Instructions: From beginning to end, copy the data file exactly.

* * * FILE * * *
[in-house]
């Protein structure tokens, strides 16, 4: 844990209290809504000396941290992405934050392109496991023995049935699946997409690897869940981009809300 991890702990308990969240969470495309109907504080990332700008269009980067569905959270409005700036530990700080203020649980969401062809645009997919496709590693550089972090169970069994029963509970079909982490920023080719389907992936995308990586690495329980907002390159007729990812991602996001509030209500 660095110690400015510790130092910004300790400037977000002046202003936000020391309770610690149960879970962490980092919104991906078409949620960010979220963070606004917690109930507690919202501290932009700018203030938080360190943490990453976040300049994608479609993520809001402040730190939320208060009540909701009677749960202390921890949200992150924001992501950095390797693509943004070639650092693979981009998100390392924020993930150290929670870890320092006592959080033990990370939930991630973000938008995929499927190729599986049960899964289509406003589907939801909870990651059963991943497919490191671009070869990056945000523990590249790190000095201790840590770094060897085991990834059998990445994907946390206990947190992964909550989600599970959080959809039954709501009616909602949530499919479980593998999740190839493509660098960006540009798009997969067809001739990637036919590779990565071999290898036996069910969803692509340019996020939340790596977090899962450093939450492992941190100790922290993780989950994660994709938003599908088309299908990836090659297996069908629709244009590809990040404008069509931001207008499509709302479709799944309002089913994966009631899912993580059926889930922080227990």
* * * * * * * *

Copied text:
[in-house]
């Protein structure tokens, strides 16, 4: 844990209290809504000396941290992405934050392109496991023995049935699946997409690897869940981009809300 991890702990308990969240969470495309109907504080990332700008269009980067569905959270409005700036530990700080203020649980969401062809645009997919496709590693550089972090169970069994029963509970079909982490920023080719389907992936995308990586690495329980907002390159007729990812991602996001509030209500 660095110690400015510790130092910004300790400037977000002046202003936000020391309770610690149960879970962490980092919104991906078409949620960010979220963070606004917690109930507690919202501290932009700018203030938080360190943490990453976040300049994608479609993520809001402040730190939320208060009540909701009677749960202390921890949200992150924001992501950095390797693509943004070639650092693979981009998100390392924020993930150290929670870890320092006592959080033990990370939930991630973000938008995929499927190729599986049960899964289509406003589907939801909870990651059963991943497919490191671009070869990056945000523990590249790190000095201790840590770094060897085991990834059998990445994907946390206990947190992964909550989600599970959080959809039954709501009616909602949530499919479980593998999740190839493509660098960006540009798009997969067809001739990637036919590779990565071999290898036996069910969803692509340019996020939340790596977090899962450093939450492992941190100790922290993780989950994660994709938003599908088309299908990836090659297996069908629709244009590809990040404008069509931001207008499509709302479709799944309002089913994966009631899912993580059926889930922080227990």